Conservation Easement Acreage: 5,100 and counting…
Since 2004, the Conservancy has been working with landowners and land trusts to protect the critical natural, agricultural, and historic resources in and around Morgan County. A total of over 5,118 acres have been permanently protected in Morgan County through this voluntary, private land conservation tool.
Landowners who want to protect their property can donate a conservation easement, which restricts land use in an effort to protect the conservation values on the property. See an example of one family’s decision to use conservation easements as a tool: Vason Conservation Easements.
For more detailed information about conservation easements and the resulting tax advantages, click here. If you are interested in using this tool, please contact us – we will be pleased to provide you technical assistance in the process.
Conservation Easements Defined:
A conservation easement is a voluntary legal contract between a landowner and a qualified organization (usually a land trust) which determines the use of the land in order to protect its conservation values. Even though the land use is restricted through the terms of the easement and those restrictions stay with the land forever, conservation easements allow landowners to use the property (often for income-producing purposes), to retain full ownership, and to sell it or give it to heirs. The land trust or other qualified organization “holds” the easement and is responsible for monitoring and defending its compliance in perpetuity.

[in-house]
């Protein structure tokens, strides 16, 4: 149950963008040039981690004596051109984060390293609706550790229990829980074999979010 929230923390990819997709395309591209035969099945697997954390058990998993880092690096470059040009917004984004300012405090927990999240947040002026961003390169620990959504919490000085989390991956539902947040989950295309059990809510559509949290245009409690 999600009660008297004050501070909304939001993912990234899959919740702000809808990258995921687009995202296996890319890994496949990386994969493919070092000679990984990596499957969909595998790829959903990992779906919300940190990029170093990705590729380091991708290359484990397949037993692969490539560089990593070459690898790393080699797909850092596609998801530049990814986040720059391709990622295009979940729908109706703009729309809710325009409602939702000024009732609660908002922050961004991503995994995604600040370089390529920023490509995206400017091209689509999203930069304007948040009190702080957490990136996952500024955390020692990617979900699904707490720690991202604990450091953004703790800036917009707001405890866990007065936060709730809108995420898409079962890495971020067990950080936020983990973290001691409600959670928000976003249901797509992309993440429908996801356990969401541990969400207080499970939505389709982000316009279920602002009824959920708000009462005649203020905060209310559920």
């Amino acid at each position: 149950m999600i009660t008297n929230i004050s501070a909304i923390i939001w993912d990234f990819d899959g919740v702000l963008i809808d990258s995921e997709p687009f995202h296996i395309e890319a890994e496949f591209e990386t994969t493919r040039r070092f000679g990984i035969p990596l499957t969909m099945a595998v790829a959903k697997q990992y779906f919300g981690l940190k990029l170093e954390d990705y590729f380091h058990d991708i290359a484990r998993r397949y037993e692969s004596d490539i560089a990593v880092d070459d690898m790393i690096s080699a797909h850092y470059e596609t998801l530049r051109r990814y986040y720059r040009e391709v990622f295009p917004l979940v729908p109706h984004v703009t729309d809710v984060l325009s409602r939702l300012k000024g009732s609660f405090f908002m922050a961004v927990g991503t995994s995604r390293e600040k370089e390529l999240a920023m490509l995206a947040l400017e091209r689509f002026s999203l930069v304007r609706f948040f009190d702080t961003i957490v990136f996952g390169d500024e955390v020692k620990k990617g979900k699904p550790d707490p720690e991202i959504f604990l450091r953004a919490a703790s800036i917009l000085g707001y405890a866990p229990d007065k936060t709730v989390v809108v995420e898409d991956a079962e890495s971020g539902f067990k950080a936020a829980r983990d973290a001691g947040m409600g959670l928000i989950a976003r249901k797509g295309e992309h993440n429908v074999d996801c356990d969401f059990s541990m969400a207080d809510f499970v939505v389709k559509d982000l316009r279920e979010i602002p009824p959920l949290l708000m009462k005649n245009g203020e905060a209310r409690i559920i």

Conservation Easements and Private Property Rights:
Conservation easements are the most successful of all conservation tools used today on private lands and have protected millions of acres of farmland, environmentally sensitive land, viewsheds, open space, and historic resources in the United States. Landowners concerned with private property rights have appreciated the flexibility of this tool since each conservation easement is tailored to the landowner’s individual needs and there is traditionally no government involvement other than in the receipt of tax incentives.
This type of private land conservation enables communities to protect their critical resources and allows governments to meet their conservation goals without the expenditures of buying and managing land and without taking the land off the tax rolls.
Conservation Easements and Tax Incentives:
Landowners donating conservation easements can qualify for tax incentives for their charitable donation: Federal Income Tax Deduction (50% of AGI for up to 16 years); State Income Tax Credit (up to $250,000 with carry forward of 10 years); Property Tax Reduction (ad valorem taxes determined by county tax assessor); and Estate Tax Benefits. Click here to see more about the tax incentives.